North Korea's Kim Jong-un makes 1st public speech

North Korea has unveiled what appears to be a new missile at a military parade in Pyongyang after the country's leader, Kim Jong-un, spoke publicly for the first time.

Leader says military 'first, second and third' priorities as regime reveals possible new missile

North Korean leader Kim Jong-un applauds during a parade in Pyongyang to celebrate the 100th anniversary of the birth of his grandfather, Kim Il-sung, the country's founder. (KRT via Reuters TV/Reuters)

North Korea has unveiled what appears to be a new missile at a military parade in Pyongyang following the first public speech by the country's recently anointed new leader, Kim Jong-un.

The missile was shown on Sunday during celebrations for the centennial of the birth of the late North Korean founder Kim Il-sung, Kim Jong-un's grandfather. It is a possible addition to an arsenal that has raised international worries heightened by the country's simultaneous development of nuclear weapons.

Kim Jong-un, who took over as supreme leader after the death in December of his father, Kim Jong-il, spoke publicly just two days after a failed rocket launch. He praised his father's "military first" policy.

Kim, who had been seen but not publicly heard before Sunday, stepped to the podium to speak before tens of thousands of people gathered in Pyongyang's main square for meticulously choreographed festivities meant to glorify his grandfather.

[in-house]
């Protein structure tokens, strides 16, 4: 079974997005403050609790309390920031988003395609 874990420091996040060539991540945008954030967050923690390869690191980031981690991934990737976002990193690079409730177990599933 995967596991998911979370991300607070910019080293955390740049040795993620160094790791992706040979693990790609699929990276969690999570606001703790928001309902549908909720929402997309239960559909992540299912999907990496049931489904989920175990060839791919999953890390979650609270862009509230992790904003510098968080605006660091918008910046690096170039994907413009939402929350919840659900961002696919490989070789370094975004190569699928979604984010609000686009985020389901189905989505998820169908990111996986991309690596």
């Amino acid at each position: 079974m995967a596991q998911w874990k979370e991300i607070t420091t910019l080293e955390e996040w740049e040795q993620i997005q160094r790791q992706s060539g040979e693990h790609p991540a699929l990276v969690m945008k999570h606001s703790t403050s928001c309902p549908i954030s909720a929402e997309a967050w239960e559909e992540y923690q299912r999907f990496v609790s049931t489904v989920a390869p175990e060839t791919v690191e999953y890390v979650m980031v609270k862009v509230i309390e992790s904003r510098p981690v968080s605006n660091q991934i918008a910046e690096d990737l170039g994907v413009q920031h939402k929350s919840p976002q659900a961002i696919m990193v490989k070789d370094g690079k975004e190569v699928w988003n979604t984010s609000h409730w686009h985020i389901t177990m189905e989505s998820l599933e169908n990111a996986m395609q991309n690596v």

Kim said the era when nuclear arms could be used to threaten his country was "forever over." He called for strengthening the country's "military first" policy by placing the "first, second and third" priorities on military might.

He said his country had built a "mighty military" capable of both offence and defence in any type of modern warfare.

"Superiority in military technology is no longer monopolized by imperialists," he said. Soldiers are more important than rockets and artillery, Kim said, and military officers should treat their troops "like brothers and sisters."

Co-operation pledge

He said he is "heartbroken" that the rival Koreas have been divided for decades, and said North Korea "will co-operate with anyone" who truly wishes for reunification.

North Korea defied the U.S. and others Friday by firing a long-range rocket that space officials said was mounted with an observational satellite despite warnings against pushing ahead with the provocative launch. Washington and others say it was a covert test of long-range missile technology.

Hours after the rocket splintered into pieces over the Yellow Sea, the country made an unusual admission of failure, but Kim did not mention the launch in his remarks Sunday.

Kim has since underlined the country's "military first" policy with a budget that allocates a sizable chunk of funding to defence spending.

International condemnation of the rocket firing was swift, including the suspension of U.S. food aid, and there are worries that the North's next move could be an even more provocative nuclear test.

The United Nations Security Council denounced the launch as a violation of resolutions that prohibit North Korea from developing its nuclear and missile programs. The council imposed sanctions on North Korea after its first nuclear test in 2006 and stepped up sanctions after its second in 2009.